Last week, a jury in a New York federal court convicted Pakistani neuroscientist Aafia Siddiqui on two counts of attempted murder. In 2008, while detained in Afghanistan, Siddiqui grabbed a rifle and fired at Army officers and FBI agents. Now, in the newest twist in the saga of the female terrorist dubbed “Lady al-Qaeda” by the New York press, Siddiqui’s family members have appealed to the Taliban to facilitate her release. Taliban spokesman Zabihullah Mujahid declared last week:
Give us Siddiqui and we will give you captured U.S. soldier Bowe Bergdahl.
Bergdahl’s story is its own strange tale, rife with rumor and conjecture. Accounts vary as to how he wound up a prisoner of the Taliban in the first place. The Taliban’s Mujahid says his fighters kidnapped Pfc. Bergdahl last June from Afghanistan’s Paktika province near Pakistan’s border with South Waziristan.
But KTVB-7 in Bergdahl’s hometown of Hailey, Idaho, has a different version of the story. They say that the 23-year-old soldier “befriended some natives” while serving in Afghanistan, and “while out with them during his time off, he was taken hostage.” Shortly after his capture, Fox commentator Ralph Peters called Bergdahl a “deserter” and said that he deserves what’s coming to him. “The Taliban can save us a lot of legal hassles and legal bills,” Peters said.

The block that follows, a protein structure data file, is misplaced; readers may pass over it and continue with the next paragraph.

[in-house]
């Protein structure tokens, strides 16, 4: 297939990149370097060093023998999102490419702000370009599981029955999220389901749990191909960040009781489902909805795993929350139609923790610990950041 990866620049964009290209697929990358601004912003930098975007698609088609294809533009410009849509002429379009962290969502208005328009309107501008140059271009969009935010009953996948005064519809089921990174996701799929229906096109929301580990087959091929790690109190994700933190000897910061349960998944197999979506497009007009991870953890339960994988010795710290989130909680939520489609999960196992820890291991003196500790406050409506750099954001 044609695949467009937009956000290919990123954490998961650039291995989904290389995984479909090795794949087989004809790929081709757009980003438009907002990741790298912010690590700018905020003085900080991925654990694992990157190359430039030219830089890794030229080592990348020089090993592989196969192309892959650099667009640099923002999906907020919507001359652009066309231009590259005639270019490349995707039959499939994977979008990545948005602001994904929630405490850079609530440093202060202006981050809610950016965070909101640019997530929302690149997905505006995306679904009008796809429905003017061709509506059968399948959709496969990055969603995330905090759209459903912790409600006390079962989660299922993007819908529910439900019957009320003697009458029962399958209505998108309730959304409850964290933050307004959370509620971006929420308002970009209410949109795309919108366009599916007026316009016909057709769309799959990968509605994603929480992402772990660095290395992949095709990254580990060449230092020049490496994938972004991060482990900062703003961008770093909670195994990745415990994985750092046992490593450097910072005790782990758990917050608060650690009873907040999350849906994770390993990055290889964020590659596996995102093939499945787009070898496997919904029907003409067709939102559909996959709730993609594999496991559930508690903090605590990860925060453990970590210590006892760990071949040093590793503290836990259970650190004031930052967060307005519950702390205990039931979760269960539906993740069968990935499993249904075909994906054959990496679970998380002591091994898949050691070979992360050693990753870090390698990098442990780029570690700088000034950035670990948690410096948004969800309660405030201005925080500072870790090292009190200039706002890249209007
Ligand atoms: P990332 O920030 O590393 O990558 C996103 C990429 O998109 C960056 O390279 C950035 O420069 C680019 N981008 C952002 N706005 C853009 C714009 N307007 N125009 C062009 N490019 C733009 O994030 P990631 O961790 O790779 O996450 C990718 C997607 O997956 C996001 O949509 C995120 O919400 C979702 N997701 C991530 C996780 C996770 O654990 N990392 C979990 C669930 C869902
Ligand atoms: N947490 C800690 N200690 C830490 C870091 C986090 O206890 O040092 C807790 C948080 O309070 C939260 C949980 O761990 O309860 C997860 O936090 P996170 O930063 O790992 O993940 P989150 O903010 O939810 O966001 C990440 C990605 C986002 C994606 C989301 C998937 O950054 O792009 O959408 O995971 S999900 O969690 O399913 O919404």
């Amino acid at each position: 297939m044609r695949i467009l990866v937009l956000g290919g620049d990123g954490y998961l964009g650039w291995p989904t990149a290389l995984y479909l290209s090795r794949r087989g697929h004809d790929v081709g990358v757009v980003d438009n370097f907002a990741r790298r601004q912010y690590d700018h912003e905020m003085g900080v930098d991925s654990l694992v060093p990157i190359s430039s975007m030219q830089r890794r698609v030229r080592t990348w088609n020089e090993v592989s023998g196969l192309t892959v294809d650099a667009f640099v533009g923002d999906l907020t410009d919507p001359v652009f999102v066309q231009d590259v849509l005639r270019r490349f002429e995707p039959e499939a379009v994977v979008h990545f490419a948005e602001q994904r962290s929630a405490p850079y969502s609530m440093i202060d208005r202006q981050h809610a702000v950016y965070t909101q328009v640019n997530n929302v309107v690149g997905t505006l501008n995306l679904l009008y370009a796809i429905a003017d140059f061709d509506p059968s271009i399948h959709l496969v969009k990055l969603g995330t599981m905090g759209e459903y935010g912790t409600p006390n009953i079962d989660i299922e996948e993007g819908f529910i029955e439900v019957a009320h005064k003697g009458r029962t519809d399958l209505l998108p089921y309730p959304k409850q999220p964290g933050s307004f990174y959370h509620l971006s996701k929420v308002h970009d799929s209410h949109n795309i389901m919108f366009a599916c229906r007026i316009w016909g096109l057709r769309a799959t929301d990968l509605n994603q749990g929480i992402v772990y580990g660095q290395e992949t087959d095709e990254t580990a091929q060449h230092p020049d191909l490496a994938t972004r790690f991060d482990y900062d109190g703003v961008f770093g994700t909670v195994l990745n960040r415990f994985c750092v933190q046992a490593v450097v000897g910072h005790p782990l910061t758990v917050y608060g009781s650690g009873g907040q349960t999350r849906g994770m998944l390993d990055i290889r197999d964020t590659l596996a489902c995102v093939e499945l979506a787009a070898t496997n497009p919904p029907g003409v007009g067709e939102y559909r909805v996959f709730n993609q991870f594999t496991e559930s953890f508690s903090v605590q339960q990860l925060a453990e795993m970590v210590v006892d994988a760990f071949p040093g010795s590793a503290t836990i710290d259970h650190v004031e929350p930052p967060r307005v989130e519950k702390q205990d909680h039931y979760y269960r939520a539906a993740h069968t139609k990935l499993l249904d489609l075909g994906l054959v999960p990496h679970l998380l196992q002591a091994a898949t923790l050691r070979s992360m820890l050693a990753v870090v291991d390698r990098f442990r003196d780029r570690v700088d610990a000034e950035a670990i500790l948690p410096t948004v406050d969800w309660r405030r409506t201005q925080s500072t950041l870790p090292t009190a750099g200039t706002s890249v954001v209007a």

Following Peters’ comments, Malcolm Nance — a 25-year veteran of the U.S. intelligence community’s counterterrorism efforts — came to Bergdahl’s defense. Nance said that analysts who dared second-guess a soldier’s actions “are a disgrace.” He insisted that far more important was the fact that Bergdahl had managed to survive as long as he had. That was seven months ago.
Like all hostages, Bergdahl is under immense psychological stress. … His fate rests on the unknown and his life and freedom are in the hands of others. Already, he has managed to make it well past a point where other, more hardnosed soldiers would have been killed.